To keep their achievements in perspective, the girls from Moat Community College have only just clawed back all their early losses and are now broadly breaking even with where they started six months ago. Meanwhile, the Bucket & Spade investment club from Bournemouth has dropped to second with a loss of 2.1 per cent, while stock expert Colin McLean, managing director of SVM Asset Management, languishes in last place with a loss of almost 21 per cent.
It has been a refreshing reversal for the girls, who have no prior investment experience, and had been on a losing streak earlier in the competition. "I am very pleased with the girls' turnaround," says Claire Jackson, the students' teacher. "They are not trading as often as when they started, and are choosing their shares more carefully - they work well as a team and spend time bouncing ideas off one another before they buy or sell."
Despite a busy end-of-term exam schedule, the girls have carefully monitored their portfolio and have bulked up on blue chips for the summer months. Their current holdings, which include BP, BT Group, and HSBC, are mostly defensive plays that are faring well in today's uncertain market conditions.
A steady 6 per cent profit from Cadbury Schweppes, the confectioner, along with similar gains in HSBC, the banking group, and BP, the oil giant, have helped the girls edge out the former leaders, the Bucket & Spade investment club.
Selective punts on smaller shares have also paid off for the girls, including a 15 per cent gain in Randgold Resources, the African mining group that the team bought in April for 680p. In June, the shares spiked to 800p after the company announced strong earnings and ambitious growth targets for the rest of the year. On the first sign that the price was softening, the girls sold out at 779p, locking in a 15 per cent profit.
But it is the girls' discipline that has proved the most valuable asset. By pulling out of volatile shares before they tumble, the team's stop-loss strategy has helped them lock in gains and stem the severe losses that afflict many amateur investors when they hold on for too long to dud shares.
The students' discipline serves as a healthy reminder for Colin McLean, the fund manager, who has watched his portfolio of natural resources shares sink 20.7 per cent since the start of the competition. McLean's firm, SVM Asset Management, has made notable profits from energy and mining investments in the past, but the expert's stock picks in this competition have not weathered the volatile market forces quite so successfully.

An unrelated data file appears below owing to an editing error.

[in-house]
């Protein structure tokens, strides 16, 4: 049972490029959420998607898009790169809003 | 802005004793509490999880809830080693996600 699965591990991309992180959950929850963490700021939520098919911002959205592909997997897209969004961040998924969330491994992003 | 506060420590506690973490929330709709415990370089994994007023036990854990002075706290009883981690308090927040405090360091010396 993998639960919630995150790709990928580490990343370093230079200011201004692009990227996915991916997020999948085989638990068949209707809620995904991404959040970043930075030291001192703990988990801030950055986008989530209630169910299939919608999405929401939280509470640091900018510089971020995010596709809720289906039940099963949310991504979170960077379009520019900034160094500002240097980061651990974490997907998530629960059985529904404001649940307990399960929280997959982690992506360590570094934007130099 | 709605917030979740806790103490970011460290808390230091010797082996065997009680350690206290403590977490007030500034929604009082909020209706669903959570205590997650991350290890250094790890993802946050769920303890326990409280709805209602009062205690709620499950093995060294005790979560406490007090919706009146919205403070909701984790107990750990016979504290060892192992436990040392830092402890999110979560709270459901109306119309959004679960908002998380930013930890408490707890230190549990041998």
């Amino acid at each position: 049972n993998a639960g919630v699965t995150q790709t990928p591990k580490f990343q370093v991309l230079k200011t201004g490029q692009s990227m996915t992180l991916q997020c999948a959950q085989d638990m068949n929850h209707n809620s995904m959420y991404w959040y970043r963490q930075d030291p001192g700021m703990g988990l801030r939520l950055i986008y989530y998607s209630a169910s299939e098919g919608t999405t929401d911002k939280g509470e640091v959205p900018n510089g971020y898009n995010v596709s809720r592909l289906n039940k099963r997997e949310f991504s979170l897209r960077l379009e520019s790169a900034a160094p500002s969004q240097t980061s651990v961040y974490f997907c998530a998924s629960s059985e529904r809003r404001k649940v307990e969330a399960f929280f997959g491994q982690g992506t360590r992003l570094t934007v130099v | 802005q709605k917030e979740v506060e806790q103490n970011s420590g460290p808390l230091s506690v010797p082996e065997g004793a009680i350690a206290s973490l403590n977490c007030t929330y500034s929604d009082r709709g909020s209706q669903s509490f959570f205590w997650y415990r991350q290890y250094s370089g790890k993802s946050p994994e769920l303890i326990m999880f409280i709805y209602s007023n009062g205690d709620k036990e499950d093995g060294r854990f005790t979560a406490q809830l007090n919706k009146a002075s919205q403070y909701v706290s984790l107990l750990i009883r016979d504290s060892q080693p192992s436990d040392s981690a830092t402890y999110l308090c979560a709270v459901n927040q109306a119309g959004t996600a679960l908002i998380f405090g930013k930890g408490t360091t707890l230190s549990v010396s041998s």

First Calgary Petroleum, the Canadian oil exploration business, has haunted the expert since he bought the shares in March for 990p. When rumours emerged of problems with the firm's major partner, Repsol, the shares started tumbling. But McLean stayed bullish, adding even further to his holdings at 795p.
It was a risky bet that did not pay off. In June, First Calgary announced it had terminated its partnership with Repsol, and McLean finally sold out - but not before racking up losses of 50 per cent that wiped more than £450 off the value of his portfolio.
Shares in Oriel Resources, the Alternative Investment Market-listed mining group, have also proved disappointing. The shares, at 27p, are trading well below the 51p price that McLean paid in March, but the stock picker continues to hold on for recovery despite his losses.
"In my view Oriel is still an inexpensive mining business with nickel, chrome and gold interests," McLean says. "It has been caught up in institutional aversion to smaller mining shares that are not yet in production. The stock has weakened because the company is behind schedule in proving its extraction process for nickel, but in the meantime it has moved on to a Toronto listing and appears likely to sell its gold interests. That would leave a more focused business that would have significant cash on the books."
The fund manager concedes that his risky picks have not panned out as expected, but says his performance has been hampered by the competition's five-share limit. "The competition highlights how difficult it can be to balance your risk with just five stocks," McLean says. "A limit of 20 shares would be a more reasonable number to achieve a sound portfolio spread."
Indeed, the challenge illustrates the importance of diversification when building a portfolio of stocks. But Andy Yates, director at Digital Look, the stock information portal, takes a more pragmatic view of the results so far. "The competition explodes some of the myths surrounding the City and shows that amateurs can beat the professionals," he says. "You don't have to sit in a posh building in the City to be successful at stock picking. Anybody can invest like the student and the investment club teams and apply their everyday knowledge of products and services to pick stock market winners."
There are still six months left in the competition and anything can happen. But with the market on holiday for much of August, time is ticking and the fund manager will have to mine some golden shares if he expects to turn around his portfolio and catch the amateur teams before it's too late.
Keep on top of Share Challenge during summer. Log on to www.bull-bearings.co.uk/ independent for real-time portfolio updates and details of how to start your own competition. Abbey Sharedealers is sponsoring the Independent Share Challenge. Call 0800 389 2324 or log on to www.abbey-sharedealing.com for more information on Abbey's accounts.
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